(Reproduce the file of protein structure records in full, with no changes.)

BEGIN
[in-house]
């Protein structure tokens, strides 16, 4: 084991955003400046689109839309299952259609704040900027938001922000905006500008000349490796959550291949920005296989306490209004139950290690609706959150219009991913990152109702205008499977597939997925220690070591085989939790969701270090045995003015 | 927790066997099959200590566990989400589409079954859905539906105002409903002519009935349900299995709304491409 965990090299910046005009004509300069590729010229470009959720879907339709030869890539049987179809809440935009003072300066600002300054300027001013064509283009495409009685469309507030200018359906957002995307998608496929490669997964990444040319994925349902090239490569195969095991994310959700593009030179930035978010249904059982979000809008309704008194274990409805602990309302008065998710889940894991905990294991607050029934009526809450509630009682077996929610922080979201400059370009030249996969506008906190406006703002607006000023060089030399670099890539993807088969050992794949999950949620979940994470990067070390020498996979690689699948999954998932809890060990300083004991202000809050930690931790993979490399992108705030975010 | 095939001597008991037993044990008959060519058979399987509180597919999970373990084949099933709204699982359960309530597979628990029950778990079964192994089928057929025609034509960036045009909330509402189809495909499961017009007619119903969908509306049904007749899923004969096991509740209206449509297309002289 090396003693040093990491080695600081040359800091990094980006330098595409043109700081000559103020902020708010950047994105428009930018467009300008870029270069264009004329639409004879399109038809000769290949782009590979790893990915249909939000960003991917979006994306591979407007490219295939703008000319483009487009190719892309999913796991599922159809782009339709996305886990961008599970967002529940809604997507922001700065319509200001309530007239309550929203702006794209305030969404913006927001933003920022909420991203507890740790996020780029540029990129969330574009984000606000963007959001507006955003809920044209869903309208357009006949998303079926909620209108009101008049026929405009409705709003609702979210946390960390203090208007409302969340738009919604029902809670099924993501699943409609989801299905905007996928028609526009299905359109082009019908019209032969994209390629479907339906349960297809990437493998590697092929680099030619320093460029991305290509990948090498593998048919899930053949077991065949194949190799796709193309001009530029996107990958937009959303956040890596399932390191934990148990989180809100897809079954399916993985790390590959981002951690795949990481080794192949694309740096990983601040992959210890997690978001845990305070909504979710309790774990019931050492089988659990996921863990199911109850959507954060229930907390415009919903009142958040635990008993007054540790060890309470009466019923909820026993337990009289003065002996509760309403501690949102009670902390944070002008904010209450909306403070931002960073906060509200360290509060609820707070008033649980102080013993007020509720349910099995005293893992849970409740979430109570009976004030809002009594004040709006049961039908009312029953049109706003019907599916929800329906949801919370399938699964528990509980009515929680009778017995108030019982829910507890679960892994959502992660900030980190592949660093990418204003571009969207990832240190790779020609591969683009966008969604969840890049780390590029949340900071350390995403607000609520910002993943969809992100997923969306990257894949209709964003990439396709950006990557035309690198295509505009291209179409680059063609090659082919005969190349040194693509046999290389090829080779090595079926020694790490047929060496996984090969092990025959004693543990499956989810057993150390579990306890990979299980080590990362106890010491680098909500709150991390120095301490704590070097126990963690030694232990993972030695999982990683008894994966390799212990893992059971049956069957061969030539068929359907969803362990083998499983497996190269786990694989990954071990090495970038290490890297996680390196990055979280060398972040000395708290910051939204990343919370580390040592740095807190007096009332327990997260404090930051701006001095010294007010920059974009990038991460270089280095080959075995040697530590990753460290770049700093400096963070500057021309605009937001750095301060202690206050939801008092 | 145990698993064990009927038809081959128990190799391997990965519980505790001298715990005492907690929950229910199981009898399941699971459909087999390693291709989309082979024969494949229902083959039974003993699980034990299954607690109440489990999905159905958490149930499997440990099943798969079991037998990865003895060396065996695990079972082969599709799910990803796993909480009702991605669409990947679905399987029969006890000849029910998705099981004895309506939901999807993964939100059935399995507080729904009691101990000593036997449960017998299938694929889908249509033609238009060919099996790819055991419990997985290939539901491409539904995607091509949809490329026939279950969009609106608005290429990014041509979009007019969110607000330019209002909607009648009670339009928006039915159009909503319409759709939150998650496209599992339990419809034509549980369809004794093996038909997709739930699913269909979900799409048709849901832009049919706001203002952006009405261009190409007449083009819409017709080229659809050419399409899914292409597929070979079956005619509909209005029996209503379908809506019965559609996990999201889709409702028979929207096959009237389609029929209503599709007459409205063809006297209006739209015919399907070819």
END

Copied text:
[in-house]
């Protein structure tokens, strides 16, 4: 084991955003400046689109839309299952259609704040900027938001922000905006500008000349490796959550291949920005296989306490209004139950290690609706959150219009991913990152109702205008499977597939997925220690070591085989939790969701270090045995003015 | 927790066997099959200590566990989400589409079954859905539906105002409903002519009935349900299995709304491409 965990090299910046005009004509300069590729010229470009959720879907339709030869890539049987179809809440935009003072300066600002300054300027001013064509283009495409009685469309507030200018359906957002995307998608496929490669997964990444040319994925349902090239490569195969095991994310959700593009030179930035978010249904059982979000809008309704008194274990409805602990309302008065998710889940894991905990294991607050029934009526809450509630009682077996929610922080979201400059370009030249996969506008906190406006703002607006000023060089030399670099890539993807088969050992794949999950949620979940994470990067070390020498996979690689699948999954998932809890060990300083004991202000809050930690931790993979490399992108705030975010 | 095939001597008991037993044990008959060519058979399987509180597919999970373990084949099933709204699982359960309530597979628990029950778990079964192994089928057929025609034509960036045009909330509402189809495909499961017009007619119903969908509306049904007749899923004969096991509740209206449509297309002289 090396003693040093990491080695600081040359800091990094980006330098595409043109700081000559103020902020708010950047994105428009930018467009300008870029270069264009004329639409004879399109038809000769290949782009590979790893990915249909939000960003991917979006994306591979407007490219295939703008000319483009487009190719892309999913796991599922159809782009339709996305886990961008599970967002529940809604997507922001700065319509200001309530007239309550929203702006794209305030969404913006927001933003920022909420991203507890740790996020780029540029990129969330574009984000606000963007959001507006955003809920044209869903309208357009006949998303079926909620209108009101008049026929405009409705709003609702979210946390960390203090208007409302969340738009919604029902809670099924993501699943409609989801299905905007996928028609526009299905359109082009019908019209032969994209390629479907339906349960297809990437493998590697092929680099030619320093460029991305290509990948090498593998048919899930053949077991065949194949190799796709193309001009530029996107990958937009959303956040890596399932390191934990148990989180809100897809079954399916993985790390590959981002951690795949990481080794192949694309740096990983601040992959210890997690978001845990305070909504979710309790774990019931050492089988659990996921863990199911109850959507954060229930907390415009919903009142958040635990008993007054540790060890309470009466019923909820026993337990009289003065002996509760309403501690949102009670902390944070002008904010209450909306403070931002960073906060509200360290509060609820707070008033649980102080013993007020509720349910099995005293893992849970409740979430109570009976004030809002009594004040709006049961039908009312029953049109706003019907599916929800329906949801919370399938699964528990509980009515929680009778017995108030019982829910507890679960892994959502992660900030980190592949660093990418204003571009969207990832240190790779020609591969683009966008969604969840890049780390590029949340900071350390995403607000609520910002993943969809992100997923969306990257894949209709964003990439396709950006990557035309690198295509505009291209179409680059063609090659082919005969190349040194693509046999290389090829080779090595079926020694790490047929060496996984090969092990025959004693543990499956989810057993150390579990306890990979299980080590990362106890010491680098909500709150991390120095301490704590070097126990963690030694232990993972030695999982990683008894994966390799212990893992059971049956069957061969030539068929359907969803362990083998499983497996190269786990694989990954071990090495970038290490890297996680390196990055979280060398972040000395708290910051939204990343919370580390040592740095807190007096009332327990997260404090930051701006001095010294007010920059974009990038991460270089280095080959075995040697530590990753460290770049700093400096963070500057021309605009937001750095301060202690206050939801008092 | 145990698993064990009927038809081959128990190799391997990965519980505790001298715990005492907690929950229910199981009898399941699971459909087999390693291709989309082979024969494949229902083959039974003993699980034990299954607690109440489990999905159905958490149930499997440990099943798969079991037998990865003895060396065996695990079972082969599709799910990803796993909480009702991605669409990947679905399987029969006890000849029910998705099981004895309506939901999807993964939100059935399995507080729904009691101990000593036997449960017998299938694929889908249509033609238009060919099996790819055991419990997985290939539901491409539904995607091509949809490329026939279950969009609106608005290429990014041509979009007019969110607000330019209002909607009648009670339009928006039915159009909503319409759709939150998650496209599992339990419809034509549980369809004794093996038909997709739930699913269909979900799409048709849901832009049919706001203002952006009405261009190409007449083009819409017709080229659809050419399409899914292409597929070979079956005619509909209005029996209503379908809506019965559609996990999201889709409702028979929207096959009237389609029929209503599709007459409205063809006297209006739209015919399907070819």